Când două state se urăsc și planifică răzbunări și atacuri, ceea ce rămâne în urmă sunt orașe și sate distruse, sute, dacă nu mii de oameni morți și răniți și foarte, foarte mulți refugiați care trebuie să își ia viața de la zero.
The coronavirus pandemic was accompanied by a genuine wave of fake news, the second in merely a decade. The false narratives in this wave are repurposed and updated: the disinformation they spread are disguised to come across as local topics and concerns. The Kremlin has thus adjusted its strategy for spreading disinformation to Romanians’ notorious Russophobia.
The strategic partnership between Romania and the USA will enter a new stage, after the signing last Thursday of a very important agreement between the Romanian state-owned company Nuclearelectrica and the US NuScale Power on the deployment in Romania of small modular nuclear reactors, known as SMR, which will give access to a new source of clean energy.
This war among Muslim extremists might seem peculiar. Their ideologies are strikingly similar. Most of their fighters originate from the same region and share the same cultural and ethnic background. Their number one enemy is the West, embodied by the United States, whose withdrawal from Afghanistan is perceived by many as a defeat. Rather, their rivalry is more nuanced and has to do with their divergent worldviews and their distinctive approach to religion and jihad. Their dispute is also highly political, as they both fight for supremacy and prestige. Finally, their clash reflects the old rivalry between al-Qaeda and the Islamic State.
The Prosecutor General of the Republic of Moldova was arrested on October 5 for corruption. This is the latest in a series of scandals over this institution. Will it mark the true beginning of judicial reform, or are we dealing with a new stage in the war over the control of a vital institution?
Since Lenin, many communist leaders have tried to play and promote chess. Most of the time, these leaders were pathetic players, who were not able to face a tournament of medium and even amateur level; except, perhaps, for one organized only among themselves, an event which, however, never took place, despite the socialist friendship between their peoples. But that did not stop the same communist leaders from turning chess into a powerful propaganda tool during the Cold War. And in this respect, the Soviets were indeed champions.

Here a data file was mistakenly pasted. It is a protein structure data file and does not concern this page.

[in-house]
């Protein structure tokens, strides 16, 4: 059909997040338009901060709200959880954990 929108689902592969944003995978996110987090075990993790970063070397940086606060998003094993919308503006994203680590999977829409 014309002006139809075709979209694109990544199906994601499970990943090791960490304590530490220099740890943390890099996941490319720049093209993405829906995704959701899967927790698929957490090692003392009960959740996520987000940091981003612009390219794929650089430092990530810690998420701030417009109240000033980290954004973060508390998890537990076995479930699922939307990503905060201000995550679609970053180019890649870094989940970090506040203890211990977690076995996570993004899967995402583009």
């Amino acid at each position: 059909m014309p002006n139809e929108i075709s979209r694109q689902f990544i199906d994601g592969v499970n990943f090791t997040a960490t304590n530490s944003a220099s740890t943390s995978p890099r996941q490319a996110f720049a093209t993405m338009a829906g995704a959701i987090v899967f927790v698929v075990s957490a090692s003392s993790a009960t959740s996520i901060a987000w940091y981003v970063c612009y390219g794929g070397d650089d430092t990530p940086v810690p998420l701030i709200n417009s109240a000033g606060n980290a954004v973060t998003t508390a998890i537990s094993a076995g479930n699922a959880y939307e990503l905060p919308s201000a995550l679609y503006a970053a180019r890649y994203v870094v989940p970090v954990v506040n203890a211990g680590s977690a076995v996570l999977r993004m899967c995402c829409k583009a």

Two months before the Presidential elections, Radev is the only candidate, and with an approval rating soaring above 65%, he stands a good chance of being re-elected. Supported by parties opposing the local politics status-quo, Radev is trying to build a stronger persona and a long-term presence on the political scene
September 11, 2001 was the bloodiest landmark in the global jihad proclaimed by Osama bin Laden and his allies against the United States. Terrorists launched the attack in the name of liberating the holy sites which they claimed had been occupied by “crusaders” and “Zionists.” 9/11 convinced the Americans they had to hunt down jihadis all over the world. After 20 years and several wars, spanning from Central Asia and the Middle East to Africa, the global jihad continues.
The United States made three big mistakes in Afghanistan - two before 9/11, and the third after invading the country. One every decade since the 1980s.
Authoritarian states like Russia and China use the capital to increase their political clout. However, their investments and the loans they grant are not as advantageous as they are advertised, and one of their hidden costs is the undermining of democratic values and standards.
During the 30 years since the Republic of Moldova gained its independence, the language spoken in that country has been skillfully used not only as a bone of contention in domestic identity disputes, but also as a tool in the hybrid war waged by Russia on the territory of the Republic of Moldova and beyond.
The Republic of Moldova proclaimed its independence in the wake of the breakdown of the USSR, but also as a result of the national rebirth movement at the end of the 1980s. In the 30 years that have since lapsed, Moscow has used a number of pressure points – a population with a doubtful identity, the frozen conflict in Transnistria, the monopoly on natural gas, its political clientele, etc. – in order to uphold its influence in the area between the Prut and the Dniester rivers.
Viktor Orban’s domestic “pro-family” policies made him a champion for the conservatives engaged in the so-called “culture wars”.
The pro-Russian Czech President seems determined to get rid of the country’s head of domestic intelligence, whose job is to stop Russian spies. The intelligence chief used to be supported by the Prime Minister, but with elections looming, the latter now needs the President by his side.
The possibility of destroying the ammunition of Soviet origin kept in depos in the village of Cobasna, in the Transnistrian separatist region, has aroused Moscow's interest, at least at a declarative level.
Turkey is increasingly in favor of a two-Cypriot solution and is working to persuade other states to recognize Turkish Cyprus. Recep Tayyip Erdoğan seems to have taken on the Cypriot cause in order to attract the nationalist electorate to his side in the run-up to the 2023 elections.
The study of hybrid impact tools and technologies for their application is now becoming a necessity for most European countries. It should be understood that their application lasts long enough to form the basis of the study, and the need for countermeasures will remain relevant for many years.
This Sunday Bulgaria is going through a new round of parliamentary elections, following the inconclusive ones from April which saw ruling party GERB lose votes and a Parliament dominated by opposition. The elections were called after no common ground was found between any of the parties in search of a coalition. The coming Parliament looks set to be as fragmented as the one that brought early elections. What will happen next is, thus, anyone’s guess. One thing seems sure though: long-serving former prime-minister Boyko Borissov will not return to power.